As a conference on sustainable development begins in Berlin, director of the UN Environment Program Klaus Töpfer says Katrina taught the world that it's time for a new global energy policy.
Katrina shut down 90 percent of the Gulf's oil output
A week after Hurricane Katrina brought crude oil production to a halt in the Gulf of Mexico region, helping oil prices to an all-time high of $70.85 (57.76 euros) per barrel in New York last Tuesday and 68.89 dollars per barrel in London -- double the price of oil in 2003 -- the disaster is still serving as a reminder that the world is precariously reliant on oil and gas. And demand is increasing all the time.
At an annual meeting of the German Council for Sustainable Development in Berlin, guest speaker Klaus Töpfer, head of the UN Environment Program UNEP, called for a speedy change in global energy policies. Referring to the implications of hurricane Katrina in New Orleans, he said it was obvious that such disasters could easily lead the world to the brink of a major energy crisis and demanded a quick revision of energy strategies which rely too heavily on crude oil reserves.
In the wake of Katrina, the 11-nation oil producers' group, Opec, has said it was pumping a million barrels a day beyond quotas to help keep supplies running.
"The current oil shock throughout the world is of major proportions and there is no sign of the oil price rise coming to an end," said chief economist at the Organization for Economic Cooperation and Development Jean-Philippe Cotis on Tuesday.
Klaus Töpfer told the daily Berliner Zeitung that it was time to take action. "We need to become less dependent on oil," he insisted, describing the challenge as one of the pressing economic and environmental concerns of the future.
Escalation all too easy
Flooded street in New Orleans
Aside from ravaging thousands of lives in New Orleans and flattening much of the Gulf Coast, Hurricane Katrina also knocked out US refineries and hammered oil platforms, sending petrol prices soaring.
"There is unlikely to be a significant drop in the cost of crude oil," he said, pointing out that demand on the world markets was simply too great to allow for it. The hurricane had shown how easily disasters can exacerbate problems on the global energy market, he added.
If a lesson is to be learnt, he argued, it is that the world needs to invest in renewable energies, more environmentally-friendly transport systems and other forms of fuel.
Scientists and Green politicians have long been predicting the dangers of climate change, he said, and the growing threat of extreme weather makes the issue a political priority. "We can't wait until the next disaster strikes," he warned.
He also emphasized the peace dividend to be reaped from sustainable development.
Oil terminal at Baton Rouge, New Orleans
"Sustainable development is the best strategy for peace, because it avoids all the known conflicts that usually appear in the wake of ruthless economic expansion, he says. The large-scale destruction of our environment means more poverty, particularly in the third world, and if we don't heed this lesson, we'll never be able to reach the UN millennium goal of halving poverty in the world by 2015."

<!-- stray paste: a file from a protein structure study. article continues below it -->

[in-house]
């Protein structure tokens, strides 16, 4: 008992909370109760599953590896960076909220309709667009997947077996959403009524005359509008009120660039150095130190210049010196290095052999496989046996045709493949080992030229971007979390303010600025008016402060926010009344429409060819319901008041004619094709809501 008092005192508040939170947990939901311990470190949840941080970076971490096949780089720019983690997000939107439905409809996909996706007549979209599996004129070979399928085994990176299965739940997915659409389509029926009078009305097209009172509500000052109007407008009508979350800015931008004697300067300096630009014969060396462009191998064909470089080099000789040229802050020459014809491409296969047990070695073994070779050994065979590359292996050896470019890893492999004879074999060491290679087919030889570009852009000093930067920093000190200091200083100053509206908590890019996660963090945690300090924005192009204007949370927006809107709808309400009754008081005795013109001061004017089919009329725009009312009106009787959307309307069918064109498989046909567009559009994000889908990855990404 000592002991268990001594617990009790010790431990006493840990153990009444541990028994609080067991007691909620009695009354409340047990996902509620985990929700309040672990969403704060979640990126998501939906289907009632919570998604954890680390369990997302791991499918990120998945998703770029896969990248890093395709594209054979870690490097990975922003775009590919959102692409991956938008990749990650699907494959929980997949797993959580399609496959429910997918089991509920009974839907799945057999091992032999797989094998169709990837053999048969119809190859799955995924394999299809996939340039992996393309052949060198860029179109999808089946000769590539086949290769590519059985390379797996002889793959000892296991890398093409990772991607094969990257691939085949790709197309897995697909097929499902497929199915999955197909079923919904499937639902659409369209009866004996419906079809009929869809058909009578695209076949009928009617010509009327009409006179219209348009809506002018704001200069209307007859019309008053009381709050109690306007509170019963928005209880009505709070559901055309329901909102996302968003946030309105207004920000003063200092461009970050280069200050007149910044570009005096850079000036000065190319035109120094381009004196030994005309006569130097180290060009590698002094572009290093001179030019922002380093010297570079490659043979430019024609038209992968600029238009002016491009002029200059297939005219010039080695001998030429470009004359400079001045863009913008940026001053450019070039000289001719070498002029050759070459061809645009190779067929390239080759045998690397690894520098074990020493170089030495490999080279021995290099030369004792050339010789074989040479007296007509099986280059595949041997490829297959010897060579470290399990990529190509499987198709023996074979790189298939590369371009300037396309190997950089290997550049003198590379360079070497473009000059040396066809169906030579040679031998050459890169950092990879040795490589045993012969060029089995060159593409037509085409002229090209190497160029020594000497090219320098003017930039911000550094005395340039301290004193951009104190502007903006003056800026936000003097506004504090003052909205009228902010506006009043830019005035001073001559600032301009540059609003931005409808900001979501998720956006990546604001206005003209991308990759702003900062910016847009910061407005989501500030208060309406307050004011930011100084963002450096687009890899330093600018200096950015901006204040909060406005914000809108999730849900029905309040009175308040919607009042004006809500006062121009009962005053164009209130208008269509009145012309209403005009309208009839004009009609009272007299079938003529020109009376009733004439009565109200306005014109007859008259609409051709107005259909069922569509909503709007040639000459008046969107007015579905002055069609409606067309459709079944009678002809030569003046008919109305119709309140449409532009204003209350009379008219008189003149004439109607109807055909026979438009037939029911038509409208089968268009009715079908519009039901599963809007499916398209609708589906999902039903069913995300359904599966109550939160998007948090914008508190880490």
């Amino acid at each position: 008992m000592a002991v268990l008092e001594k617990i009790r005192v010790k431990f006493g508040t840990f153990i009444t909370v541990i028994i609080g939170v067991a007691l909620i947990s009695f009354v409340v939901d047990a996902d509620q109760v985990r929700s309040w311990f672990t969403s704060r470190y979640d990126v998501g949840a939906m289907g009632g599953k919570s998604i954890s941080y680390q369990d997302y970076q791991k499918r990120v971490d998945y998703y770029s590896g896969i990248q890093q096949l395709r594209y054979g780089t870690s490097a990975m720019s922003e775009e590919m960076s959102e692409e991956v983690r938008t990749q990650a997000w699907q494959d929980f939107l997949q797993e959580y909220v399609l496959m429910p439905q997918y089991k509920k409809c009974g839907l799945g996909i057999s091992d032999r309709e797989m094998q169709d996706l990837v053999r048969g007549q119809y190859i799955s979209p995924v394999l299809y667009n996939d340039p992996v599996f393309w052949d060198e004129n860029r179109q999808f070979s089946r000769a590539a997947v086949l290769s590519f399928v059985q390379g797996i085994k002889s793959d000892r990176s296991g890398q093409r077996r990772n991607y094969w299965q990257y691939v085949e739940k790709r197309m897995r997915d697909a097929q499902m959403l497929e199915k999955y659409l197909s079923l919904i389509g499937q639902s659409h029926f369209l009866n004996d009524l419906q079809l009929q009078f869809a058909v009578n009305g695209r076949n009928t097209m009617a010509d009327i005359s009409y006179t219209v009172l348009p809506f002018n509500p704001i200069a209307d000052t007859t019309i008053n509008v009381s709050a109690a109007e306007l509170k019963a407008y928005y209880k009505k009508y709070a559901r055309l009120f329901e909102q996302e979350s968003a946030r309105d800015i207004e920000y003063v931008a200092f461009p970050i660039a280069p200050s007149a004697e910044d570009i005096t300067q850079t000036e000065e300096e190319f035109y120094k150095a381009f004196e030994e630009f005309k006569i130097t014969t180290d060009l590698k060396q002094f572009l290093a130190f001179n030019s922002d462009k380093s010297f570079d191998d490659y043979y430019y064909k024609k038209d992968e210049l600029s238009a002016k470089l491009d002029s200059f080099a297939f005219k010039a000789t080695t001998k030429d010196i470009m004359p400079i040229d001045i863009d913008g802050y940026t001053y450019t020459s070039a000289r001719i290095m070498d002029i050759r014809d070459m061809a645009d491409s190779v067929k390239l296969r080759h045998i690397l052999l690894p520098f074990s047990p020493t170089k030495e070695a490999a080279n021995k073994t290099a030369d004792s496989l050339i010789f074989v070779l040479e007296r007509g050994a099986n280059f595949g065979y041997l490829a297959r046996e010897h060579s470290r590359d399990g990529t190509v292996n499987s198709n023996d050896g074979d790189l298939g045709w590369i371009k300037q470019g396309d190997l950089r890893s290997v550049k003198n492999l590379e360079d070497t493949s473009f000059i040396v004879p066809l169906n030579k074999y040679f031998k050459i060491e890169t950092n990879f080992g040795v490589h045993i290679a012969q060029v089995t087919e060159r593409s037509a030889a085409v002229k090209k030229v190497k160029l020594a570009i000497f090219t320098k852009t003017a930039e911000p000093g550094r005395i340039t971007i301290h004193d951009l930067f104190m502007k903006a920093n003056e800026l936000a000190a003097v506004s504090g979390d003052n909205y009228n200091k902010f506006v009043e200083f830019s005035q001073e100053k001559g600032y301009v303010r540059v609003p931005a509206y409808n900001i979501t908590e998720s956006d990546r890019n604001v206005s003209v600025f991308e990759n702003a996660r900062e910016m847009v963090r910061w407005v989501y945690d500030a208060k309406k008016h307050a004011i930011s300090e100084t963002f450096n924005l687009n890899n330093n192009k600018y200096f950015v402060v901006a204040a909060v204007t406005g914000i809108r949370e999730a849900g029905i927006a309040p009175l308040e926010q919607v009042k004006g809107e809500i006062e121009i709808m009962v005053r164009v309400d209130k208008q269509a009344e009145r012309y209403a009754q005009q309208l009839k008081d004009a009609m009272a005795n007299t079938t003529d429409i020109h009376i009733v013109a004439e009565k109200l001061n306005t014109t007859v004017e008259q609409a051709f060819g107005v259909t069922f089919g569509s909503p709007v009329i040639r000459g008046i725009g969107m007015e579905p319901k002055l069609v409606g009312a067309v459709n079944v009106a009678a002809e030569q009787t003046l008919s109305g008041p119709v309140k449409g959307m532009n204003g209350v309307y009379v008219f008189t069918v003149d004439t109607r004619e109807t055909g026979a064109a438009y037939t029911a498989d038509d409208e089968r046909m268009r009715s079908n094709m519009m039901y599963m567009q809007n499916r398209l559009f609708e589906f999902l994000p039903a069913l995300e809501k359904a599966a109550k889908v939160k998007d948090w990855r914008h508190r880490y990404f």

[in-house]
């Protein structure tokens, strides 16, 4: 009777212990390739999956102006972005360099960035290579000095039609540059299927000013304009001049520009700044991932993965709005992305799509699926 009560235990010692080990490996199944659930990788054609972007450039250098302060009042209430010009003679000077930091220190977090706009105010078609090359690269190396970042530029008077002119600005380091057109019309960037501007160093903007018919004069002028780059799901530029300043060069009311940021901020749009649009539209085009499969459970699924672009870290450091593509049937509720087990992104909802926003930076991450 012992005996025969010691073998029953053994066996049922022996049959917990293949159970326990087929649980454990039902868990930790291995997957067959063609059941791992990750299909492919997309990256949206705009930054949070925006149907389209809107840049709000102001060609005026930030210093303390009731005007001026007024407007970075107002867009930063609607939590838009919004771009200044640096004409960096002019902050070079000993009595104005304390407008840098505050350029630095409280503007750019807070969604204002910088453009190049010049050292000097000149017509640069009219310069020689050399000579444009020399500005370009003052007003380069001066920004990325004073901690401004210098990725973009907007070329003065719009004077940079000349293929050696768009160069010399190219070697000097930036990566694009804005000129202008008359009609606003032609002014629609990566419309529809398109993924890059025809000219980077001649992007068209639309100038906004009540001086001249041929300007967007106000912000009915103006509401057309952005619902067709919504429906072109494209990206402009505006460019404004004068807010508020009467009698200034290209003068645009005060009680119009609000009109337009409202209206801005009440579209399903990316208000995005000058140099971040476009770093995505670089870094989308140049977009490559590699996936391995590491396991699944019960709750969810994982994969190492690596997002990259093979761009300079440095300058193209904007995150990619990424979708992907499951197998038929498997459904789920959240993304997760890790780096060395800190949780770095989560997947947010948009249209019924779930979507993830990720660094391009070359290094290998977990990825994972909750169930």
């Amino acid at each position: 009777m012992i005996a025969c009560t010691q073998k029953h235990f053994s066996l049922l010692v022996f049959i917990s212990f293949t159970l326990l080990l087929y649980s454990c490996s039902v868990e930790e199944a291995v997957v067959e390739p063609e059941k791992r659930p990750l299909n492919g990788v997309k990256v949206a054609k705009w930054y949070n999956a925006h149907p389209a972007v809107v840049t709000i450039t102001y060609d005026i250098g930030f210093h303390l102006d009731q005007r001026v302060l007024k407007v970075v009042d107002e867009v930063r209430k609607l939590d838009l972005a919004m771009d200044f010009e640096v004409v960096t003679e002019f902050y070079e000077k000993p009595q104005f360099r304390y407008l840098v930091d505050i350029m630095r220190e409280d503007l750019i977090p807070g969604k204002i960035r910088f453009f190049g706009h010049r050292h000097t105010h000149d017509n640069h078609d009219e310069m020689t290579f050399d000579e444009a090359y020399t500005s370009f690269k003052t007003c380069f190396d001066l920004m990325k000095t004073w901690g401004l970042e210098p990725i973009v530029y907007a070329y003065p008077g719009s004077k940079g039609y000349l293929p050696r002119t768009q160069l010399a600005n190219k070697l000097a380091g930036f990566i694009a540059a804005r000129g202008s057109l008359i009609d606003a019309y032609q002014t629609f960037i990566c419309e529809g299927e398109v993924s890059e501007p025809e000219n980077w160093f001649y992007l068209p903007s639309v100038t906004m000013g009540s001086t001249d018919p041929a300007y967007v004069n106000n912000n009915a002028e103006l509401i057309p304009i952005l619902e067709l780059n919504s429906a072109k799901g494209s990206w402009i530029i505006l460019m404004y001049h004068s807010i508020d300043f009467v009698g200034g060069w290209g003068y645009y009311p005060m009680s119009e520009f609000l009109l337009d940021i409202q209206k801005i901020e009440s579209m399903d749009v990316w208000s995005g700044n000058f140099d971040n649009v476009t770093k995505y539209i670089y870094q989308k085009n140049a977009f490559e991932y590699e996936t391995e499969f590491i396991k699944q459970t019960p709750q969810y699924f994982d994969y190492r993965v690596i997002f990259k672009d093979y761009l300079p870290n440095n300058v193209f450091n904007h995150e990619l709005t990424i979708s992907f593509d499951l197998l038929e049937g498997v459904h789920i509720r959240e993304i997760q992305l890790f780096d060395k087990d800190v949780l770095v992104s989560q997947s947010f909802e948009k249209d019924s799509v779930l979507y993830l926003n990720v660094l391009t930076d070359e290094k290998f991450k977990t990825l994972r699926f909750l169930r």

Time for a sea-change
Katrina served to bring home a message Töpfer has long been trying to convey. "Being dependent on fossil fuels is and will be an increasing burden in the future," he said earlier this year. "A more diversified fuel supply that includes technologies like cleaner coal and renewables alongside greater energy efficiency makes economic as well as environmental sense."
With Germany facing a possible change in leadership later this month, Töpfer appealed to the country to step up environmental protection efforts. He dismissed concerns that ecological concern comes at the cost of jobs. "The environment and economic growth are not mutually exclusive," he insisted, stressing that greater environmental protection would actually create jobs such as through supporting implementation of sustainable technologies in developing countries.
Growth alone won't lead anywhere
The German Council for Sustainable Development was set up in 2001 and serves as an advisory panel of independent environment experts for the German chancellor. In the past couple of years, council members have urged the government in Berlin to invest more resources in renewable energies and low-energy technologies with a view to decreasing the country's dependence on crude oil reserves.
Ahead of the 2005 annual meting, council chairman Volker Hauff sent an open letter to the national parliament, criticising the fact that issues related to sustainable economic growth and environment protection were being given short shrift in the current election campaign.
Addressing an audience of over 1000 politicians and scientists in Berlin, council member Marlehn Thieme said the current high oil price was, in the final analysis, a result of an unsustainable economic policy. She said economic growth for the sake of growth alone wouldn't lead anywhere, particularly if it entailed the uncurbed depletion of natural resources.
"For far too long we have labored under the impression that there's no such thing as environmental capital. People believed that natural resources can be used for free without anything being reinvested. But now we can see very clearly that this attitude makes sustainable growth impossible," she said.